IF you search the Web for ‘Natasha Chang’ you can take your pick. There’s a rather gorgeous top Caribbean motorsport driver, who describes herself as ‘a young, petite woman driving a big boy’s car and having some fun’. She suggests that if you want to excel in racing you should ‘start with carting and get seat time and experience’.
Then there’s an Italian professor in the United States who teaches courses in Italian language, literature, culture and history. Another, a marriage and family therapist practising in Philadelphia, deals with anger management, and ‘helps couples establish or restore intimacy in their relationship, even after such traumatic events as an affair’.
But there’s no sign of the Natasha Chang I’d like to meet.
Hardly surprising I suppose. This particular woman seems to be a skilled identity thief, someone who allegedly carried out a slick con job and then scarpered – the court more formally says she ‘absconded’ – with the proceeds of a house sale worth more than R2-million. Unlikely to advertise herself on the Web after that.
We meet our Natasha Chang on the pages of a decision delivered this week by Judge Bennie Griesel of the high court in Cape Town. In this case, which the judge describes as ‘rather unusual’, there’s an application for the transfer of a Constantia property to be cancelled and set aside.
The purported seller, Chao-Chen Chen, told the court he had no knowledge of the sale, that he hadn’t authorised it and that the whole transaction was an elaborate fraud.
He bought the property in 1990 but hasn’t lived in South Africa since about 1996. During the time since then the property has been administered on his behalf by his attorneys and other appointed representatives.
The buyer, Kelly Anne Duarte, asked for proof that Chen was the registered owner in the first place, and if so, of whether the transfer of the property had been carried out with his authority or consent.
During oral evidence on these two issues, the court heard that Chen became the lawful owner of the property during June 1990 and continued its owner until 7 September 2011 when it was transferred into Duarte’s name. His name, personal details and appearance all corresponded with the information in his passport. His signature was the same as the one signed when he needed to take out a bond over the property.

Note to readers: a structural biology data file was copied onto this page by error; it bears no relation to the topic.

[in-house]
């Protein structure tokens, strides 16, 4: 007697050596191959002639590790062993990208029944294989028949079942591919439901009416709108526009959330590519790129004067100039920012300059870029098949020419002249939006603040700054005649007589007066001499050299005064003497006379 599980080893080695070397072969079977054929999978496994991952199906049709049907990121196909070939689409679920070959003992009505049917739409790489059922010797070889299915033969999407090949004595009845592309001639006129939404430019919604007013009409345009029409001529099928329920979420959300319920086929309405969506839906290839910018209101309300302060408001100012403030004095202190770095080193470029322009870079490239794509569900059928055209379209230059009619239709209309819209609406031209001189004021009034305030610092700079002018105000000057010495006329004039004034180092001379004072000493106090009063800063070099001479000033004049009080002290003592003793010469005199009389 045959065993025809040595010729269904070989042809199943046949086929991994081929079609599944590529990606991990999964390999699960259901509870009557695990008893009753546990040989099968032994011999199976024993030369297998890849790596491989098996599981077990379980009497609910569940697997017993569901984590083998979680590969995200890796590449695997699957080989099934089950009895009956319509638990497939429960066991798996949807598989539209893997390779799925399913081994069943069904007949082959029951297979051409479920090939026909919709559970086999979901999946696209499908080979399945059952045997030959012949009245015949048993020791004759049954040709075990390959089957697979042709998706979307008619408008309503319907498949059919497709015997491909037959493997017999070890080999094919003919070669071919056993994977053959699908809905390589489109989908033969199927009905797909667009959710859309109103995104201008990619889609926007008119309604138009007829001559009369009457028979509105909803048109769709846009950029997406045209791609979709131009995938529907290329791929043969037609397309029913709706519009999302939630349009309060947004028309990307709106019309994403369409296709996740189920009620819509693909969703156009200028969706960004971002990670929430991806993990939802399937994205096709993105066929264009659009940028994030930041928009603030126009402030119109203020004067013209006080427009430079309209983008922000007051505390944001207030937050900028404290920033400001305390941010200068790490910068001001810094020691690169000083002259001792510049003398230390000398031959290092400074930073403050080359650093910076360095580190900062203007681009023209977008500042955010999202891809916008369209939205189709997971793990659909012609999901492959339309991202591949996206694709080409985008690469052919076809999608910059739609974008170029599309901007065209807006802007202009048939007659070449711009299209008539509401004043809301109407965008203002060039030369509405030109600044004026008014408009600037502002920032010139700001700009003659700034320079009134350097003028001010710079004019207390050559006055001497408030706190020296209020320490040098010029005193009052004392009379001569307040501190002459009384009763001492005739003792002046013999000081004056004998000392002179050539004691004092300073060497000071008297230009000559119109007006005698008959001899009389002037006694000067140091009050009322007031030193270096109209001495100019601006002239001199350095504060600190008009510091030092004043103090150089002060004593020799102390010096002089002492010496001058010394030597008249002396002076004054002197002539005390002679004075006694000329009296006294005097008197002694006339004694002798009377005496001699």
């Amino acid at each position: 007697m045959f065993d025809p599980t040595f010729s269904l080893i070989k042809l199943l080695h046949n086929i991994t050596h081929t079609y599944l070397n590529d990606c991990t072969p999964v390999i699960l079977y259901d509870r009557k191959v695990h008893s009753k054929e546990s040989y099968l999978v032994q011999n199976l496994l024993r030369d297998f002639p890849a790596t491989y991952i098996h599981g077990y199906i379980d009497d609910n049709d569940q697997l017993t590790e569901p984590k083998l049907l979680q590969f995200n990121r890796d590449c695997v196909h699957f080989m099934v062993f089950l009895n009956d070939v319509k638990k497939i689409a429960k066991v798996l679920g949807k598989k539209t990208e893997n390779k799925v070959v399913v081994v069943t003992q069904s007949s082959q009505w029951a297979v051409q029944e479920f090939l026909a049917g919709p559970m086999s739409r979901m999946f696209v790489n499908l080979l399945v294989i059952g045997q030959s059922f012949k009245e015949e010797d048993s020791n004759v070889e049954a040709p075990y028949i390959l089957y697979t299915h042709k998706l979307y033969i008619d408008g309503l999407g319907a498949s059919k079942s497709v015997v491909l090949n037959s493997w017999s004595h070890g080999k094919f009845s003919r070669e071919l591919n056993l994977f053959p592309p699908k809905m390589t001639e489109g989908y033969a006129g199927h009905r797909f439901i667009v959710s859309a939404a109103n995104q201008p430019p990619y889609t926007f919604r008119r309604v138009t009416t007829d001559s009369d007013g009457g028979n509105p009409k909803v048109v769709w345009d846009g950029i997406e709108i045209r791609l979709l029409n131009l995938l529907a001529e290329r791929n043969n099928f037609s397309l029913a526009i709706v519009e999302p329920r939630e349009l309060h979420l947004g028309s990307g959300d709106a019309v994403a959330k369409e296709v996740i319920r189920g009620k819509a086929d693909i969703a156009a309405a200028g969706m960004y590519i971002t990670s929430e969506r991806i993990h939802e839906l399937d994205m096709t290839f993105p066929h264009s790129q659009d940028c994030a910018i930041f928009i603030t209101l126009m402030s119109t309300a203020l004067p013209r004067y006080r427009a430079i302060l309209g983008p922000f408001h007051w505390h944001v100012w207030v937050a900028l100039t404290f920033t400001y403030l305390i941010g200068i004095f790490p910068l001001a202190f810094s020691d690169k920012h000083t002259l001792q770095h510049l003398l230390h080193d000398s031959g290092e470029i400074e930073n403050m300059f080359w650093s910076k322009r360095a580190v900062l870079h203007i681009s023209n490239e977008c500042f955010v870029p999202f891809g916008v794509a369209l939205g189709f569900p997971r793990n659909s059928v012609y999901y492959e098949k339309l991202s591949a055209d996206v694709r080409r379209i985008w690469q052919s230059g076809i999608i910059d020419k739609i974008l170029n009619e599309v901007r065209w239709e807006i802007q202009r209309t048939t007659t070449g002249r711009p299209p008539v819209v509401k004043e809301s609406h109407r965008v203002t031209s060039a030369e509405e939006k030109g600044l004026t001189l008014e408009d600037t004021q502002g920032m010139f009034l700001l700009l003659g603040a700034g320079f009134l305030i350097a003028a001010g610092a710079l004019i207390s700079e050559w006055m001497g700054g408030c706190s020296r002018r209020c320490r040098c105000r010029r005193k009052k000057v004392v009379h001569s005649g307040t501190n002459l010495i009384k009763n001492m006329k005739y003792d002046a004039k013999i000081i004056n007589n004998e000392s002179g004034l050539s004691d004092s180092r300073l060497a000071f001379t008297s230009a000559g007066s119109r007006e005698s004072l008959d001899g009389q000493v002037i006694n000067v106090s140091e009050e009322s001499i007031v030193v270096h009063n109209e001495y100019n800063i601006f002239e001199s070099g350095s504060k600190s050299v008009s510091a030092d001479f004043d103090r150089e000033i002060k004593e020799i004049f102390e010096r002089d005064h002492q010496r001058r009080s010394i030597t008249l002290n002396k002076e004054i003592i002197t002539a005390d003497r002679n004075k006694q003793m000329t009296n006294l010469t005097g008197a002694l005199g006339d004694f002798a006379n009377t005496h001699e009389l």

He denied he had ever authorised the sale of his property or that he had ever signed the deed of sale or the power of attorney used to effect the transfer.
Whoever did sign the papers on the other hand must have used a forged passport, the court found. The photo in that passport was clearly not Chen’s, nor was the signature on the documents. The ‘real’ Chen’s marital status differed from that of the person who purported to approve the property’s transfer. And the ‘seller’ together with the two people who took the proceeds of the sale, one of them Natasha Chang, the other, Changchuan Lin, have all vanished.
The judge summed up the evidence of the handwriting expert who persuaded the court that there were genuine differences between the ‘real’ Chen and the con-Chen. That left room for one of two possible conclusions: either the ‘real’ Chen was an innocent victim of a fraud, or else he was somehow involved in the whole con-plot.
While there was ample evidence before the court for the first conclusion, there was nothing to support the second.
‘I am left in no doubt whatsoever that Chen was not party to the scam’, said Judge Griessel. His signature was forged to allow the perpetrators to arrange the transfer of his property.
It was long established that a non-owner couldn’t transfer ownership, except if the owner granted authority. And as a result the deed of transfer, based on a forged power of attorney, gave no rights to the buyer.
The judge declared that the registration of the property in the name of the buyer was ‘of no effect’, and ordered the registrar of deeds to cancel the transfer. In addition, the buyer, whom I suppose we should now refer to as the ‘buyer’ were ‘forthwith ejected from the property’.
And as if that weren’t enough, she was also ordered to pay the costs of the case, the ‘reasonable travelling expenses’ of Chen and another witness, the expenses of the hand-writing expert and the costs of the Chinese interpreter.
Quite reasonable to conclude, after all that, that I’m not the only one seeking Natasha Chang.